Most of my colleagues and PhD students have exclaimed at some point or the other — if only I had been a researcher in an earlier time, my innovations would have been so much more impactful. This sometime happens when we look at the seemingly small increments that we make in our chosen field (Computer Science for me) and compare wistfully to the giant leaps that we read about or see portrayed in documentaries. It also feels at times that we are spending increasingly larger fraction of our efforts in securing funding for the research rather than on actually doing the research.
In this article, I examine two questions, seen through the lens of my area of Computer Science (broadly defined) and from my geography (USA):
- Is there broad support for research and development in the US? Does that support wax and wane with geopolitical trends, like having a country like China making gargantuan investments and rapid leaps, at least in some niches?
- Does the support translate to an accelerating or decelerating pace of innovation? Is it the sanguine outlook of low hanging fruit being taken and the higher hanging fruit being a little out of reach, or is it the brighter view that our creativity is increasing as is our ability to integrate prior discoveries and make rapid strides?
How Much Are We Willing to Spend on Innovation?
It turns out we are willing to spend a fair amount. In the US, we spend 3.45% of our GDP on research and development according to World Bank data, thus ranking 5th in the list of countries. There is obviously some ambiguity in how we define research and development. Modulo that, this amounts to roughly $725B currently. Take something that we academics would more clearly agree represents basic research funding — that by the National Science Foundation (NSF). The division within NSF that funds computing research is called CISE (Computer and Information Science and Engineering) and its budget for Fiscal Year 2022 is $1B (with small rounding down). The other agency that funds basic research, mainly in biomedical and clinical domains, is the National Institutes of Health (NIH) and its budget is $45B.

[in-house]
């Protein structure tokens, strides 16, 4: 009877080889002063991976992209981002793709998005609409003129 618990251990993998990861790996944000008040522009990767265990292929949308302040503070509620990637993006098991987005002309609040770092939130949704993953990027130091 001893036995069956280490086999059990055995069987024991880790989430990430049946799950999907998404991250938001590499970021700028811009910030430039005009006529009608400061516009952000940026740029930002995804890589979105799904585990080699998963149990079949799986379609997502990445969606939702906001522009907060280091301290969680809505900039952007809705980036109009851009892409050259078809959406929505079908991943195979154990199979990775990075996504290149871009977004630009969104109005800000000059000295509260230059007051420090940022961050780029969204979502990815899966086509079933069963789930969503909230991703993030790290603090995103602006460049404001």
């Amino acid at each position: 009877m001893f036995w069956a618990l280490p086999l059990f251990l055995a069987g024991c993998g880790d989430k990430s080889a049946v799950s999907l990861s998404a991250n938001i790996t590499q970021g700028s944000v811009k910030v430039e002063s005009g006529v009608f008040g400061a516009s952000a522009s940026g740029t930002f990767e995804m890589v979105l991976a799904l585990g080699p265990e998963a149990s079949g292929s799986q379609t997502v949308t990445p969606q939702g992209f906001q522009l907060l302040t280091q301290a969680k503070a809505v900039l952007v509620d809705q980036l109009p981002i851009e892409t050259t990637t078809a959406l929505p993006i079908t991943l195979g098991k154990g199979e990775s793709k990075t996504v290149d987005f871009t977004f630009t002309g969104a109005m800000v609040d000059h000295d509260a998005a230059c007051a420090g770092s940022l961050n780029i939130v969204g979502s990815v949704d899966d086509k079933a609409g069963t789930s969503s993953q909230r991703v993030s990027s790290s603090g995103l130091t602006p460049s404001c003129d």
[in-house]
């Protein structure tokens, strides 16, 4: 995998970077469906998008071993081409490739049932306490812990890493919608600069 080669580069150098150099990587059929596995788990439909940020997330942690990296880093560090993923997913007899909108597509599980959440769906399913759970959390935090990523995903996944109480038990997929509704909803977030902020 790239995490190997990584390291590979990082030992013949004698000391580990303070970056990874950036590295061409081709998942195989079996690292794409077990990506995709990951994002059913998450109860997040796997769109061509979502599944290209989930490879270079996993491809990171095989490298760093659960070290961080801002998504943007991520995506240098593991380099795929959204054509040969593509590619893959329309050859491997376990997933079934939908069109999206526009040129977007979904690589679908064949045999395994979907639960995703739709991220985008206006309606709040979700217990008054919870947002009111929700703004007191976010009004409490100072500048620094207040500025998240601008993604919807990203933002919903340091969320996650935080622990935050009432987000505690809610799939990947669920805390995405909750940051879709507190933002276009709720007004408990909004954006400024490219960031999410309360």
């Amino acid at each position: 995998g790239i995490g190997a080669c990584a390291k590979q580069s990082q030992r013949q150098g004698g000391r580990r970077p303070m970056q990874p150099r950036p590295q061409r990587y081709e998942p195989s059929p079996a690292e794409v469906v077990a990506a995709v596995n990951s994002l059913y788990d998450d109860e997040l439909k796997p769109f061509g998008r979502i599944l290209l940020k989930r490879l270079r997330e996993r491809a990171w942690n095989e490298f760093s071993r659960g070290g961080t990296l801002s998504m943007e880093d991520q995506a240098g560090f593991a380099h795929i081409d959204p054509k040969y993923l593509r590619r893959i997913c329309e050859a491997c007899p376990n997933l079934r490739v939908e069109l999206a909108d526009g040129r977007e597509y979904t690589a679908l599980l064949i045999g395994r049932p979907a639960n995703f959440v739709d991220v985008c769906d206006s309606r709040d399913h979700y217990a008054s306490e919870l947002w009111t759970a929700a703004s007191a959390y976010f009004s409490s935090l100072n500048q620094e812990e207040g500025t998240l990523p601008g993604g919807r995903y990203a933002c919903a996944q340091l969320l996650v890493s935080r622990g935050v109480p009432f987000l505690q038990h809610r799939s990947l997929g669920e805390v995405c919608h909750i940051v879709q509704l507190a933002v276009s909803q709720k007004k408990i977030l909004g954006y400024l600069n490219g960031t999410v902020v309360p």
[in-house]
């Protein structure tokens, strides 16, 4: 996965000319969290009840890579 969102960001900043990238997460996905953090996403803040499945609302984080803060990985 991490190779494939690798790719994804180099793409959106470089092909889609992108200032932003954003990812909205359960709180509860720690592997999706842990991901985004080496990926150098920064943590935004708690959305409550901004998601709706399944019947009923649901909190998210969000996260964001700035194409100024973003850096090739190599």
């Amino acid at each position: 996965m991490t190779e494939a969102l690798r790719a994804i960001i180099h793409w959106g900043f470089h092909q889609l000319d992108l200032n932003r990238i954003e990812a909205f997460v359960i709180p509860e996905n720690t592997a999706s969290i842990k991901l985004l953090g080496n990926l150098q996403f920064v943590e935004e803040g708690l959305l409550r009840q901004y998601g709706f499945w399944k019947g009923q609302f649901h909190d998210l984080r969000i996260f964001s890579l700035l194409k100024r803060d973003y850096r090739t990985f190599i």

A logical question is are we spending more over the years on innovation.
So the innovation funding has been chugging along at a gentle if not spectacular rate. While many of us would wish for a magic wand for this funding to increase dramatically, objectively the presence of a merit-driven organization like NSF or NIH is a great service to basic science and engineering. As I have looked around the world through my professional work (with IEEE Computer Society as a board member and others), it strikes me that this is not a norm even in the developed countries of the world. While most do have basic funding bodies like this, the presence of technically minded Program Managers, without axes to grind, and the use of a largely fair peer review system for funding decisions are rarities.
Now there is news aflutter that this funding for NSF is going to see quantum leap through bills being debated in both Houses, most poetically called the Endless Frontier Act. Recently, the CHIPS Act was authorized by both chambers and is slated to give a big boost to semiconductor research and development. These highlight what we have known for a while — geopolitical rivalry is good for funding for innovation. As we look in our rear view mirror and see the Chinese getting closer and closer, that gives that final trigger to our leaders to put the money where their mouth is. So in sum, it is good to see that US society does believe for the most part in the importance of funding for innovation, to sow the seeds which will bear fruit 5+ years into the future. It helps greatly when there is global competition for talent and for innovation, as there is increasingly now, from foes and friends.
What is the Rate at which Innovation is Delivering for Society?
I will continue this my thoughts on the above question in part 2.